It sounds like this is solved, then: simply give the player a clear problem statement and hide the test cases. So why do I call it a problem? If we want to use a "programming contest" arrangement for learning, we absolutely must provide useful feedback. Showing how the test cases fail is essential to this. However, if we show the player the case that doesn't work, we run the risk of him trying to treat each case specially, ignoring the problem statement (for which I don't blame him; English problem statements seem completely out of place in games). One solution is to limit the code size, in an attempt to restrict the player to the least code necessary to handle the problem. Limited code space, if it is sufficiently small, also allows us the benefit of exhaustively testing every program possible in that space, to ensure that there is no unexpected solution that misses the point of the problem.

The excessive restrictions needed to make this work suggests a more radical approach, which is nevertheless completely in line with gaming. What if we do away with the tyranny of the problem statement? The player's pattern-finding ability deserves exercise; if he can find a pattern in the data that allows him to take a shortcut, then bravo, he is playing a more interesting game! A scoring system based on code size could discourage degenerate case-by-case programs without necessarily imposing a hard limit. The problem statement could be treated as a helpful suggestion, possibly not even provided initially if the test cases can be coherently presented. It is interesting to consider the connection between impasse-driven learning and test-driven development; if building programs is like building knowledge then perhaps we can help our players to do both at once.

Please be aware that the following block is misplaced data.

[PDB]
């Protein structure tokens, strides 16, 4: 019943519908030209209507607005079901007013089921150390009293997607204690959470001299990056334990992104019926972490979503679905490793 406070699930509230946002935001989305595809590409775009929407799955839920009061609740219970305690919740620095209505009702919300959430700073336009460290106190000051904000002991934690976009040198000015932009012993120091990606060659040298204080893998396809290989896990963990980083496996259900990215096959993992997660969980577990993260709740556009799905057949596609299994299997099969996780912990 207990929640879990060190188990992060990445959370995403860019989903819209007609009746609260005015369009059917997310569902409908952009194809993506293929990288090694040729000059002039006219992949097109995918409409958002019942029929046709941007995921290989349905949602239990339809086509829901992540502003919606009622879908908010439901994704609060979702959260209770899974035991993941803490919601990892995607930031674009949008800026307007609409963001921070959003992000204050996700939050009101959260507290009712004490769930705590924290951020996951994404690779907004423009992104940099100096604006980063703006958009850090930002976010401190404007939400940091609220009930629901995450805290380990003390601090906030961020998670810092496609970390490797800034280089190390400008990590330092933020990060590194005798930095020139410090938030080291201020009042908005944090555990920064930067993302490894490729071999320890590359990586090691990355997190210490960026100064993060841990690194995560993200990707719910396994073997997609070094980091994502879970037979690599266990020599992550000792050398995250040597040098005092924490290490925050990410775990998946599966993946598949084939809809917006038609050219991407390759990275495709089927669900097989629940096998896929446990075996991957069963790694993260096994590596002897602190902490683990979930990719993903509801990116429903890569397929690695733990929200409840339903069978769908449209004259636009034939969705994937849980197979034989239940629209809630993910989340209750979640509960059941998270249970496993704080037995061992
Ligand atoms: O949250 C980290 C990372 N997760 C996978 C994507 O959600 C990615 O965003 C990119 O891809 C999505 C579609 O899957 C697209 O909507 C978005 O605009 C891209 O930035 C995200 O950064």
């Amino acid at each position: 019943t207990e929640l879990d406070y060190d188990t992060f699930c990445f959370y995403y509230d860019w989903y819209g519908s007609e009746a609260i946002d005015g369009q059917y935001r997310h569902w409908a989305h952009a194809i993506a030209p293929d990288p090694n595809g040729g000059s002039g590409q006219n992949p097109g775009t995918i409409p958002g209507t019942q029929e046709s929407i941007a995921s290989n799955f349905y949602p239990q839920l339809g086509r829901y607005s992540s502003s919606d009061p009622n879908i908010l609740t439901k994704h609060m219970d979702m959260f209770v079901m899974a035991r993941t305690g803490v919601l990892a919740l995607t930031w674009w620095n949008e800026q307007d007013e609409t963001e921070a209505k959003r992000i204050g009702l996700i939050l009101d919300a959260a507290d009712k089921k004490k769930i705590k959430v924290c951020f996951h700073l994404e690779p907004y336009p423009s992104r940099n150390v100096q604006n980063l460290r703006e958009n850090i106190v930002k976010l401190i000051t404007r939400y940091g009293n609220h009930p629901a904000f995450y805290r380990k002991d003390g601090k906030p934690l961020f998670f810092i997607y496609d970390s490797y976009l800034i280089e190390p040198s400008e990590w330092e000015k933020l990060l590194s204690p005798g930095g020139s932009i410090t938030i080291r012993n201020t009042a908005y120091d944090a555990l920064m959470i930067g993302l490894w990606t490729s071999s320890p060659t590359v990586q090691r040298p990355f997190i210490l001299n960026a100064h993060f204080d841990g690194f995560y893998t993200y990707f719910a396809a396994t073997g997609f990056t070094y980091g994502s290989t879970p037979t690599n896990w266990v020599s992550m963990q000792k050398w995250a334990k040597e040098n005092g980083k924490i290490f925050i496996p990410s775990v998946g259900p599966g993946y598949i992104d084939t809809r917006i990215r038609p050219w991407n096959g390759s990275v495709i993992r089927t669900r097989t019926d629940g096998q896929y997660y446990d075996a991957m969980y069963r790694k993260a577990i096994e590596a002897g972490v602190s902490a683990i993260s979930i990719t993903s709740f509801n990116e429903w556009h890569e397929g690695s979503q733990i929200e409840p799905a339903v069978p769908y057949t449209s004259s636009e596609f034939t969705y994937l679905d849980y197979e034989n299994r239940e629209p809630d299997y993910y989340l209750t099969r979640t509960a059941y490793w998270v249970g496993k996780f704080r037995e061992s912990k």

[update 12/16] I am only just becoming familiar with Kurt VanLehn's work through his 1988 paper Toward a Theory of Impasse-Driven Learning. I linked to an abstract of that paper above, but it would have been better to to refer directly to his repair theory, which is the big idea here.